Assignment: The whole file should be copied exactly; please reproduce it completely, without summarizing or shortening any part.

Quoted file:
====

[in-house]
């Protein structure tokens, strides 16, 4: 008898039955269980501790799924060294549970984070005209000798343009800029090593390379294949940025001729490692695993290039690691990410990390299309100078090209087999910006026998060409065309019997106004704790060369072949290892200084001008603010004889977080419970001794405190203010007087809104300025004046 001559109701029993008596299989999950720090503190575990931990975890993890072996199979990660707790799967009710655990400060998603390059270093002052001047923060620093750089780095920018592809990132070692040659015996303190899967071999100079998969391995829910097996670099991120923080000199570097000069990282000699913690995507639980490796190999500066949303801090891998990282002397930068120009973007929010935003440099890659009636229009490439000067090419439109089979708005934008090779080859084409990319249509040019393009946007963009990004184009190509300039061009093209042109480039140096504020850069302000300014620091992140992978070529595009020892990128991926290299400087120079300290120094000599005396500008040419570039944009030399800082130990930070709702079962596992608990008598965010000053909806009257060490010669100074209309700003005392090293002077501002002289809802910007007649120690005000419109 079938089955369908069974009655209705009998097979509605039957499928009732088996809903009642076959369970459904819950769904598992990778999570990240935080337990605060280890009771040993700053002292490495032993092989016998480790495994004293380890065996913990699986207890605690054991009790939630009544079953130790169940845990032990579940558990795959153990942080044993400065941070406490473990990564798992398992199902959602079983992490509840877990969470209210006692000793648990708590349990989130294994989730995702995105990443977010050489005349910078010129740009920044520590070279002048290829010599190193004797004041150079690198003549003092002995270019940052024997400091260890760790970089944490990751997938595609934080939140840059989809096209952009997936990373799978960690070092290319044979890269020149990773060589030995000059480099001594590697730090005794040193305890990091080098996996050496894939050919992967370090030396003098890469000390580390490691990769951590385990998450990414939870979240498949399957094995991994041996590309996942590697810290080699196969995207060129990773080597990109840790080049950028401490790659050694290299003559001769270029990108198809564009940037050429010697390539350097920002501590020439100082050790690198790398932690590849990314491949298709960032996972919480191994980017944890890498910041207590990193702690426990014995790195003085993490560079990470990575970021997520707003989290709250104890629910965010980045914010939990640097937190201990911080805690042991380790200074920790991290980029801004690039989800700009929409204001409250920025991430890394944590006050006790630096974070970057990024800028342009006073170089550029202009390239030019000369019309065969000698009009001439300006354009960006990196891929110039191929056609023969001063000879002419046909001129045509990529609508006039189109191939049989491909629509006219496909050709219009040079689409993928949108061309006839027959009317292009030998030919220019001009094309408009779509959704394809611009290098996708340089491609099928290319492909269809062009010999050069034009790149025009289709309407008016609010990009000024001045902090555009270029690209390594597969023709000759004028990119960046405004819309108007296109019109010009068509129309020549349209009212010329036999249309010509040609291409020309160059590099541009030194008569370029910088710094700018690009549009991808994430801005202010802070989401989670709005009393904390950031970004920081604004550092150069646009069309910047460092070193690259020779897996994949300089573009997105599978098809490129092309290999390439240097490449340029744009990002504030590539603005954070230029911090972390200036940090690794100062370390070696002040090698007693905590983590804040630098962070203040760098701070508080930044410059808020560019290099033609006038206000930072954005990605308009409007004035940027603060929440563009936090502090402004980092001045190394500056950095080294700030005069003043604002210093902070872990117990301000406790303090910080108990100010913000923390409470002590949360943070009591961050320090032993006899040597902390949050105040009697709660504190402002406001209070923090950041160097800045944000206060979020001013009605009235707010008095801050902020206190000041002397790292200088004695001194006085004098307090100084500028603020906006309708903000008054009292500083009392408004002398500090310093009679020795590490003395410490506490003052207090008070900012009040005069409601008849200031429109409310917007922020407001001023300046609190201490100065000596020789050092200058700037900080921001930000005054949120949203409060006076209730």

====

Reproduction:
[in-house]
């Protein structure tokens, strides 16, 4: 008898039955269980501790799924060294549970984070005209000798343009800029090593390379294949940025001729490692695993290039690691990410990390299309100078090209087999910006026998060409065309019997106004704790060369072949290892200084001008603010004889977080419970001794405190203010007087809104300025004046 001559109701029993008596299989999950720090503190575990931990975890993890072996199979990660707790799967009710655990400060998603390059270093002052001047923060620093750089780095920018592809990132070692040659015996303190899967071999100079998969391995829910097996670099991120923080000199570097000069990282000699913690995507639980490796190999500066949303801090891998990282002397930068120009973007929010935003440099890659009636229009490439000067090419439109089979708005934008090779080859084409990319249509040019393009946007963009990004184009190509300039061009093209042109480039140096504020850069302000300014620091992140992978070529595009020892990128991926290299400087120079300290120094000599005396500008040419570039944009030399800082130990930070709702079962596992608990008598965010000053909806009257060490010669100074209309700003005392090293002077501002002289809802910007007649120690005000419109 079938089955369908069974009655209705009998097979509605039957499928009732088996809903009642076959369970459904819950769904598992990778999570990240935080337990605060280890009771040993700053002292490495032993092989016998480790495994004293380890065996913990699986207890605690054991009790939630009544079953130790169940845990032990579940558990795959153990942080044993400065941070406490473990990564798992398992199902959602079983992490509840877990969470209210006692000793648990708590349990989130294994989730995702995105990443977010050489005349910078010129740009920044520590070279002048290829010599190193004797004041150079690198003549003092002995270019940052024997400091260890760790970089944490990751997938595609934080939140840059989809096209952009997936990373799978960690070092290319044979890269020149990773060589030995000059480099001594590697730090005794040193305890990091080098996996050496894939050919992967370090030396003098890469000390580390490691990769951590385990998450990414939870979240498949399957094995991994041996590309996942590697810290080699196969995207060129990773080597990109840790080049950028401490790659050694290299003559001769270029990108198809564009940037050429010697390539350097920002501590020439100082050790690198790398932690590849990314491949298709960032996972919480191994980017944890890498910041207590990193702690426990014995790195003085993490560079990470990575970021997520707003989290709250104890629910965010980045914010939990640097937190201990911080805690042991380790200074920790991290980029801004690039989800700009929409204001409250920025991430890394944590006050006790630096974070970057990024800028342009006073170089550029202009390239030019000369019309065969000698009009001439300006354009960006990196891929110039191929056609023969001063000879002419046909001129045509990529609508006039189109191939049989491909629509006219496909050709219009040079689409993928949108061309006839027959009317292009030998030919220019001009094309408009779509959704394809611009290098996708340089491609099928290319492909269809062009010999050069034009790149025009289709309407008016609010990009000024001045902090555009270029690209390594597969023709000759004028990119960046405004819309108007296109019109010009068509129309020549349209009212010329036999249309010509040609291409020309160059590099541009030194008569370029910088710094700018690009549009991808994430801005202010802070989401989670709005009393904390950031970004920081604004550092150069646009069309910047460092070193690259020779897996994949300089573009997105599978098809490129092309290999390439240097490449340029744009990002504030590539603005954070230029911090972390200036940090690794100062370390070696002040090698007693905590983590804040630098962070203040760098701070508080930044410059808020560019290099033609006038206000930072954005990605308009409007004035940027603060929440563009936090502090402004980092001045190394500056950095080294700030005069003043604002210093902070872990117990301000406790303090910080108990100010913000923390409470002590949360943070009591961050320090032993006899040597902390949050105040009697709660504190402002406001209070923090950041160097800045944000206060979020001013009605009235707010008095801050902020206190000041002397790292200088004695001194006085004098307090100084500028603020906006309708903000008054009292500083009392408004002398500090310093009679020795590490003395410490506490003052207090008070900012009040005069409601008849200031429109409310917007922020407001001023300046609190201490100065000596020789050092200058700037900080921001930000005054949120949203409060006076209730």